FAQ: What is the difference between laminated and unlaminated labels?

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Oct 31, 2014
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What is the difference between laminated and unlaminated labels?

The difference between laminated and unlaminated labels is what happens after the labels are printed.

All of our labels are printed on adhesive-backed vinyl. After printing, an additional layer of adhesive-backed protective film can optionally be applied (or laminated) on top of the printed surface. This adds thickness, as well as improving the look, the feel, and even the sound once they are applied to a chip. We print on glossy vinyl when making labels that are going to be laminated, so that the laminate adheres a bit better and the graphics are as clear as possible through the laminate itself.

The laminating film is available in a few styles -- see this thread.

Naturally, unlaminated labels are applied to the chip without an additional protective layer, keeping the overall thickness to a minimum. The inks are still waterproof and relatively resistant to wear. Of course, you can always scratch something if you try hard enough, but under normal use they hold up just fine. We print on matte vinyl for unlaminated labels, to keep the glare down to a minimum. (Unlaminated glossy labels tend to look a bit cheap -- think "bumper sticker".)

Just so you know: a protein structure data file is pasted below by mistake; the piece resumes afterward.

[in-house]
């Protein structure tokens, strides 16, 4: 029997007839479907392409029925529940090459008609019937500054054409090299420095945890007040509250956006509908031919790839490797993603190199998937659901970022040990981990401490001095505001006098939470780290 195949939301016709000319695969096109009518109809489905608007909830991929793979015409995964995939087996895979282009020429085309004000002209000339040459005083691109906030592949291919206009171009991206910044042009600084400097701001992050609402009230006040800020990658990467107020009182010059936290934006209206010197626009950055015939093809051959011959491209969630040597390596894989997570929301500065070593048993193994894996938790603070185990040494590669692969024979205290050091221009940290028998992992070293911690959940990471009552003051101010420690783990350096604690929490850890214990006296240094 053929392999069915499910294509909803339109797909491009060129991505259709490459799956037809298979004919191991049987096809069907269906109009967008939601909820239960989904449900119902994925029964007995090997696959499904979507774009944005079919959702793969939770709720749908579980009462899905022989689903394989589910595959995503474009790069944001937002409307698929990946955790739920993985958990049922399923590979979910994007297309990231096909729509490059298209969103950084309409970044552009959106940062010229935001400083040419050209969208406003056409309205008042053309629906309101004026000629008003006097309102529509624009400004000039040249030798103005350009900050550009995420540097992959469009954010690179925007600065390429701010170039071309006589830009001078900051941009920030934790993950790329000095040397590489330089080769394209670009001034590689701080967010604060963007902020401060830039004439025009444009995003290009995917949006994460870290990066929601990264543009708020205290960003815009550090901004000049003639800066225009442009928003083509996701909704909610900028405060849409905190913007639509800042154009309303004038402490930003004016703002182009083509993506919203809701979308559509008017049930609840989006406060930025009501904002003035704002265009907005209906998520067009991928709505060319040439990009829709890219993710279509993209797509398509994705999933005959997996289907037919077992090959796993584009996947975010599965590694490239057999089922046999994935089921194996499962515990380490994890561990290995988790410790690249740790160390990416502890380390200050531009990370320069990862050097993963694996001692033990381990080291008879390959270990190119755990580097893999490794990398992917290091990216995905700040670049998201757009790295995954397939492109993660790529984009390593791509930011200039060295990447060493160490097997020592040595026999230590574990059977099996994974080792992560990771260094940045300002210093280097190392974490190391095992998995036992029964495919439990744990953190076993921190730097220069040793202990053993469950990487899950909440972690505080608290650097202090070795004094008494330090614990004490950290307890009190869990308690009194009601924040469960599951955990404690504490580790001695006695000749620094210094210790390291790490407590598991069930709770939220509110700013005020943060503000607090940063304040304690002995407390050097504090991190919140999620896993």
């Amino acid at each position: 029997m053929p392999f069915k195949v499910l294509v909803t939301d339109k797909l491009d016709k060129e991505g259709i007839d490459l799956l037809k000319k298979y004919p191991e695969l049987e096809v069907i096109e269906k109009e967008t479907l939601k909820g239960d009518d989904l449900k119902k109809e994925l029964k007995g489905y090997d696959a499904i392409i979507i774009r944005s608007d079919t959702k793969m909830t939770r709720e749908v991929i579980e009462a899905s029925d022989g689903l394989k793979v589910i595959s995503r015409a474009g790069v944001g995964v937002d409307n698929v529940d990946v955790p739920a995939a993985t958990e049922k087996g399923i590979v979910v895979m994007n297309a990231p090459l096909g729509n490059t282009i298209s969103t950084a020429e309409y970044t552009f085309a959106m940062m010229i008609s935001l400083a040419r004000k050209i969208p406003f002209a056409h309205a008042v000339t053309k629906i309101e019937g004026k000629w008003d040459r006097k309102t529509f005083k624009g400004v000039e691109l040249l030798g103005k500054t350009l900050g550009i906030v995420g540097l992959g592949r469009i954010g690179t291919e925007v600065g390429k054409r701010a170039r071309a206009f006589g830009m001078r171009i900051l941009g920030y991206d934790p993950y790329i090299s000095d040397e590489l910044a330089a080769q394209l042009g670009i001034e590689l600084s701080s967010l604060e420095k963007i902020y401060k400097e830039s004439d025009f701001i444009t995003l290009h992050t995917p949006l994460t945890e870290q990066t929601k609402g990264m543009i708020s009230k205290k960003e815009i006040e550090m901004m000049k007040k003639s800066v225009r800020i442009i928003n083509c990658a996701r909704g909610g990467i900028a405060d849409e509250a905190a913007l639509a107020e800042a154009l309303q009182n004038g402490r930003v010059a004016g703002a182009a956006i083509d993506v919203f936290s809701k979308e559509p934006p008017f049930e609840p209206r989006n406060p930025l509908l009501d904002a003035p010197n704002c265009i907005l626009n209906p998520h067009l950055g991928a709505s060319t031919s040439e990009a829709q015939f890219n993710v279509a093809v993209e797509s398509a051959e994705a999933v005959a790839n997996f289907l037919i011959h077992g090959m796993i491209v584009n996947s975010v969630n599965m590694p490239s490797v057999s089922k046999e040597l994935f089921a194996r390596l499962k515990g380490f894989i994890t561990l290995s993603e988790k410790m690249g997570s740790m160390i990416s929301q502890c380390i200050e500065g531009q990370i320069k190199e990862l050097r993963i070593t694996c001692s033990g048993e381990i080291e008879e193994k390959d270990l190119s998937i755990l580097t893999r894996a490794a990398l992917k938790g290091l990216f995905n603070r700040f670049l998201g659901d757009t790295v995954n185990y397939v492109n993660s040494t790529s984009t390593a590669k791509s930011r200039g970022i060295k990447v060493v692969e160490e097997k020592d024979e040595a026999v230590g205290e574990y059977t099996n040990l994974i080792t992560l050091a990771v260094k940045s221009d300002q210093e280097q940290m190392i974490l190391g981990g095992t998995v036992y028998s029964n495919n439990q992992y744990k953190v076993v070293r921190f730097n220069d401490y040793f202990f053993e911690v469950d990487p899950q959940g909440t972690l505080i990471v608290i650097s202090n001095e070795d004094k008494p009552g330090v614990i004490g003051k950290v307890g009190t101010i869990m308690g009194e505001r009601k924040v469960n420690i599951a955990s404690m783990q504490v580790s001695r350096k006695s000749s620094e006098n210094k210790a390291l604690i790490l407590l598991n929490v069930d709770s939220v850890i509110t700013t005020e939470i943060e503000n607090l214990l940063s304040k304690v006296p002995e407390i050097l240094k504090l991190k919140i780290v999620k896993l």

Duh, all of that was obvious. The real question is: When would you use laminated labels vs unlaminated?

Unlaminated labels are very good, but are really only intended for applying over the existing inlays on casino-grade chips (e.g. Paulsons) because they are thinner. Laminated labels are generally always preferable to unlaminated labels -- as mentioned, they give the chips a better look, a better feel, and even a better sound -- but they are not recommended for applying over existing inlays, because the additional thickness risks creating spinners and other stacking & handling issues.

If you are removing the existing inlays or labels from your chips and replacing them with labels, you should always use laminated labels. This goes for any type of chip: Paulson casino chips, china clays such as Milanos, Majestics, Royals, or anything else.

One difference in usage between laminated and unlaminated labels is their typical final-cut size. For example, unlaminated labels intended for Paulson casino chips are sized to fill the entire inlay recess on the face of the chip. Note that this is larger than the factory inlay! On most Paulson chips, there is a region of "blank" chip between the inlay and the edge of the inlay recess. While it's certainly possible to print (or leave unprinted, for a white label) the entire label area, it looks much better to mimic the border of "blank" chip with a printed outer edge matching the base color of the chip.

For example:
JACK Detroit $25 -- Paulson RHC with faux shaped inlay

The unaltered factory chip looks like this:
JACK $25.png
JACK $25 dimensions.png

An unlaminated label with no border might look like this:

overlabel no border.png

An unlaminated label with a border colormatched to the chip would look like this:
(Note, the colormatched border is deliberately shown the wrong color here, so you can tell which part is which. The point is that the entire inlay recess is filled with label.)

overlabel with border.png

If the inlay were removed and replaced it might look like this:

inlay replaced no shape.png

Or removed & replaced with a faux shape:

inlay replaced with shape.png
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